Carson River stakeholders are meeting this week to talk about issues affecting the watershed.
The 2018 Water Summit will take a look at state water law, climate impacts, early runoff, and snow-level rise with speakers from the U.S. Geological Service, Nevada Department of Environmental Protection and Desert Research Institute as well as Jason King, state engineer.
The event is being hosted by the Carson Water Subconservancy District in the Nevada Room at the Governor’s Mansion on Tuesday.
“I’m interested in runoff projections, river information. I always want to stay abreast of that,” said Curtis Horton, operations chief, Carson City Public Works department. “If we get runoff outside the irrigation season there is only so much of it we can store.”
Public Works is in the middle of a study on its water production supply capabilities and storage is one of many aspects the department is looking at.
“We currently have ample storage to meet demand,” said Horton.
There are 16 water tanks around the city where finished, or treated, water can be stored, and more storage might not serve a purpose.
“It’s a delicate balance. Water age is an issue, you want to turn water over so you want to store only enough,” said Horton.
Raw water storage, too, isn’t an issue, he said, and would likely be an easy fix if there’s future demand.
“It might mean something as simple as adding an additional reservoir at Quill,” the city’s water treatment plant, which now has two reservoirs that can hold up to 1.5 million gallons of water.
The supply study is still ongoing, but Horton said the department already knows it needs to ramp up rehab of the city’s existing wells.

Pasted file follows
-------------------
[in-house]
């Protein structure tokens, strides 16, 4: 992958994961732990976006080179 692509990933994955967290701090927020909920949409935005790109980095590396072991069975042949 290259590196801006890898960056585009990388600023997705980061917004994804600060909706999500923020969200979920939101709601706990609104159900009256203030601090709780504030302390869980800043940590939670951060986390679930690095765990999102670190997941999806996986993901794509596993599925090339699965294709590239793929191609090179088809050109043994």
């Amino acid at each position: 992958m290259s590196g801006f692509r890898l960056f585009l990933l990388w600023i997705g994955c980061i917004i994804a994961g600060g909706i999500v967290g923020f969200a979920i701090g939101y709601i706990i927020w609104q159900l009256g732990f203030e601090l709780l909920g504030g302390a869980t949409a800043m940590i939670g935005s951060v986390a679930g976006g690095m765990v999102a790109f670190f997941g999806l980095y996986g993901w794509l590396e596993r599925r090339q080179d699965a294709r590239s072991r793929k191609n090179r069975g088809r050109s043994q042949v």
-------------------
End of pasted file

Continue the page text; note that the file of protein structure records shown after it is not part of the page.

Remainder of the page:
There are 33 wells in Carson City and the more those wells are repaired and maintained, the longer the city can go before drilling new wells, said Horton.
The city is also looking to future growth and how best to optimize both surface and groundwater.
“We could maximize surface water by increasing or changing the treatment instead of turning it out when it’s too turbid,” said Horton.
When water flows increase from Ash Canyon and Kings Canyon creeks, the amount of organic matter increases, too, some of which the Quill plant can’t treat.
The water goes into infiltration basins to recharge the groundwater, but if additional treatment functionality was added to the plant, that water could be treated for immediate use.
Horton said a change in federal regulations could necessitate upgrading the plant as could population growth.
But the city, he said, would look to groundwater and the most economical and responsible solution.
“We always want to be good stewards of these resources,” he said. “We have a responsibility.”
So far, the city has been, according to Ed James, the water subconservancy’s general manager.
Last summer, during a presentation on the watershed, James told the Board of Supervisors Carson City was the envy of other jurisdictions.
“The good news is Carson City is prepared,” said James.
Horton said the city has some natural advantages.
“Our recharge program is better than other areas. We do it in Vicee Canyon and based on the topography we’re able to accomplish it pretty easily,” he said.
And there are other, natural infiltration basins along the western slope.
The city also has ample water rights, he said.
“We own quite a bit of Eagle Valley water rights and we always watch for what’s going on,” in the market for rights, said Horton.
He attributes the city’s successful strategy to Dorothy Timian-Palmer, who worked as the city’s water engineer starting in 1988 and eventually served as Public Works director. She’s now president and CEO of Vidler Water Co., a private company that develops water resources in the West.
“She started us on the right track,” said Horton.
For information on the 2018 Water Summit, contact Toni Leffler with the Carson Water Subconservancy District at 775-887-7450 or email@example.com.